The early 1980s saw the Latin American shock. The 1995-2001 bull market brought down Asia and Russia with the Asian Tiger Crisis (1997) and the LTCM crisis (1998) respectively, one could also include the Argentine default in late 2001 as well! In short – extended periods of USD strength are associated with emerging markets financial crisis!
It has been a while since we have witnessed an emerging market centric crisis. One of the most dramatic was the “Asian tiger” crisis of 1997. During this time many emerging market currencies fell by some 50% against the USD.
Note behavior of the JPMorgan Asian Dollar Index (Asian currencies against the USD) below. This index was trending down well before the crisis hit in October 1997, the crisis didn’t occur without a long period of warning! Also note the trading range with which it has been locked in for the last 4 years – the next move will be big and by all accounts it does appear to be to the downside!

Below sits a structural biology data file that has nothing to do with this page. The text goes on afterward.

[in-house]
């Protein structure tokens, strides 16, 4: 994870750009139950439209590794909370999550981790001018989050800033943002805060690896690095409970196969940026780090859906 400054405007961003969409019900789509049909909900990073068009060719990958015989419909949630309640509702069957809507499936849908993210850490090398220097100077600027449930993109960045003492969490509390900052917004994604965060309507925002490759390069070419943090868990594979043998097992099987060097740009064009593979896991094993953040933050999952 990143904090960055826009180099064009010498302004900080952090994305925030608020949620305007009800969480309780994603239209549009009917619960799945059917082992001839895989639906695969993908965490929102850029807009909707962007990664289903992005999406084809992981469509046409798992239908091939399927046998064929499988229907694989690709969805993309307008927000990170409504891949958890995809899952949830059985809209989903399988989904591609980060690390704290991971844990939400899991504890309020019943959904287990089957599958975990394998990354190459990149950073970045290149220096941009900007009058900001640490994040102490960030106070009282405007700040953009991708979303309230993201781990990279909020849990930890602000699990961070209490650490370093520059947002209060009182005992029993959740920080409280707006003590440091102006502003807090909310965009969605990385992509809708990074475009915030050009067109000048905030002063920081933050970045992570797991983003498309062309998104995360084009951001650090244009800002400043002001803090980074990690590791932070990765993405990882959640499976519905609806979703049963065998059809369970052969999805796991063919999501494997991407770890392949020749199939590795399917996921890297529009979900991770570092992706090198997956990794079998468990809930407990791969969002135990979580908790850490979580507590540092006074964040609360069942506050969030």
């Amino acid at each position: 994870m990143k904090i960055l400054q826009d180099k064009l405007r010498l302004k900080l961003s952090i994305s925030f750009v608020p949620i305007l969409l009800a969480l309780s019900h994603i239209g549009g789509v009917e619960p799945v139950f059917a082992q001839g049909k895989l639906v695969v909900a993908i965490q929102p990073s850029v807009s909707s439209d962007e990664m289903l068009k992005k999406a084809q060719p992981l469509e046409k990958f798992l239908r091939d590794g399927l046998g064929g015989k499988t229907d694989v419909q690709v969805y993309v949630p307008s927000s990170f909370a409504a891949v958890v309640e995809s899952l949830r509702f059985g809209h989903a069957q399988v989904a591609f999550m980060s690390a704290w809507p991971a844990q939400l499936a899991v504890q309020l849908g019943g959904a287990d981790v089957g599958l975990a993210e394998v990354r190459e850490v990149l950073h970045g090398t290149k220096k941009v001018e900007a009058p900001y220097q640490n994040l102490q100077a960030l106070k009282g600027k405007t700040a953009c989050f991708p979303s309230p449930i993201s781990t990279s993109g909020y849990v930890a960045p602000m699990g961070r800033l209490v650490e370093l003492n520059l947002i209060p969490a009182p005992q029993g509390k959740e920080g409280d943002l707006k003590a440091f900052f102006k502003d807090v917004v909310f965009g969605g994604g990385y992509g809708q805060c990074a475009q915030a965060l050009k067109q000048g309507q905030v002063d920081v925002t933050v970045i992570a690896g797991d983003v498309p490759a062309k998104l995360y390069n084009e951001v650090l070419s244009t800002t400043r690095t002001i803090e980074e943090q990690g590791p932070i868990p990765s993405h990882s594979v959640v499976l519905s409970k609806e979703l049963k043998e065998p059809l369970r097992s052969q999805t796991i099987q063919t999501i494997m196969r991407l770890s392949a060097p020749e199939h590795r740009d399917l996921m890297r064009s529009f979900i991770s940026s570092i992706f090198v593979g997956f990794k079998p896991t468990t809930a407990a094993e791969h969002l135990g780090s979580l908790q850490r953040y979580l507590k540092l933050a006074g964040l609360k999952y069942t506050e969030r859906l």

From great lows in volatility come great highs – or something like that. In July this year something occurred in currency markets that we haven’t experienced in at least a generation – “record” lows in implied volatility. Below is the JPMorgan Global Implied Volatility Index (think of it as the VIX of currency markets). It got to a record low in July.
This index only goes back to 1992. So it is a “record” as from 1992. However, if the index did go back another 20 years I find it doubtful it would have registered any lower readings.
What is the big deal here, you might ask. Never before have currency traders have currency traders been so unanimous in their belief that the USD would trade in such a narrow trading range – i.e. not move at all over the coming months. There could be a number of reasons for this but as far as I am concerned they are somewhat inconsequential!
I am a great believer in “contrarianism”. Contrarians live by the saying “when everyone thinks alike the opposite is most likely to happen”.